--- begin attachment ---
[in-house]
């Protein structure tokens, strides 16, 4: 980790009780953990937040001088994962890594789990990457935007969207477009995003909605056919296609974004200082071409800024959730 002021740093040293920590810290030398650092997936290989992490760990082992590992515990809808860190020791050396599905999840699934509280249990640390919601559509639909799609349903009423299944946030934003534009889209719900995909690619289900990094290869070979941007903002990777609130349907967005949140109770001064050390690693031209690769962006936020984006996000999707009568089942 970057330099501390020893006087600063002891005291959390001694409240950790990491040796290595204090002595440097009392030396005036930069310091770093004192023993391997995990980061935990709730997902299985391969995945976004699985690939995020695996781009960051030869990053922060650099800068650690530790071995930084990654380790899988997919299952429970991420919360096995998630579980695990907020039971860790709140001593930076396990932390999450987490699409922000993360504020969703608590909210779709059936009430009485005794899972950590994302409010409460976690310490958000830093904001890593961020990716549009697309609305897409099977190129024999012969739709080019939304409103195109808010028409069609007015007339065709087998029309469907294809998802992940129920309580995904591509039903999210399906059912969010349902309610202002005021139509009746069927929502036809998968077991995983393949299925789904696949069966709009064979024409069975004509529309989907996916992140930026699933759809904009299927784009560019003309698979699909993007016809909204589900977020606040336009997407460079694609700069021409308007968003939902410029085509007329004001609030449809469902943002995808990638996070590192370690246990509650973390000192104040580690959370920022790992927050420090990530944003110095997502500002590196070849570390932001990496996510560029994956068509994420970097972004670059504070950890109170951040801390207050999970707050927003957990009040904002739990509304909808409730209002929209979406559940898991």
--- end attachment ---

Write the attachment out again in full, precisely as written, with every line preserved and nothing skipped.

[in-house]
């Protein structure tokens, strides 16, 4: 980790009780953990937040001088994962890594789990990457935007969207477009995003909605056919296609974004200082071409800024959730 002021740093040293920590810290030398650092997936290989992490760990082992590992515990809808860190020791050396599905999840699934509280249990640390919601559509639909799609349903009423299944946030934003534009889209719900995909690619289900990094290869070979941007903002990777609130349907967005949140109770001064050390690693031209690769962006936020984006996000999707009568089942 970057330099501390020893006087600063002891005291959390001694409240950790990491040796290595204090002595440097009392030396005036930069310091770093004192023993391997995990980061935990709730997902299985391969995945976004699985690939995020695996781009960051030869990053922060650099800068650690530790071995930084990654380790899988997919299952429970991420919360096995998630579980695990907020039971860790709140001593930076396990932390999450987490699409922000993360504020969703608590909210779709059936009430009485005794899972950590994302409010409460976690310490958000830093904001890593961020990716549009697309609305897409099977190129024999012969739709080019939304409103195109808010028409069609007015007339065709087998029309469907294809998802992940129920309580995904591509039903999210399906059912969010349902309610202002005021139509009746069927929502036809998968077991995983393949299925789904696949069966709009064979024409069975004509529309989907996916992140930026699933759809904009299927784009560019003309698979699909993007016809909204589900977020606040336009997407460079694609700069021409308007968003939902410029085509007329004001609030449809469902943002995808990638996070590192370690246990509650973390000192104040580690959370920022790992927050420090990530944003110095997502500002590196070849570390932001990496996510560029994956068509994420970097972004670059504070950890109170951040801390207050999970707050927003957990009040904002739990509304909808409730209002929209979406559940898991």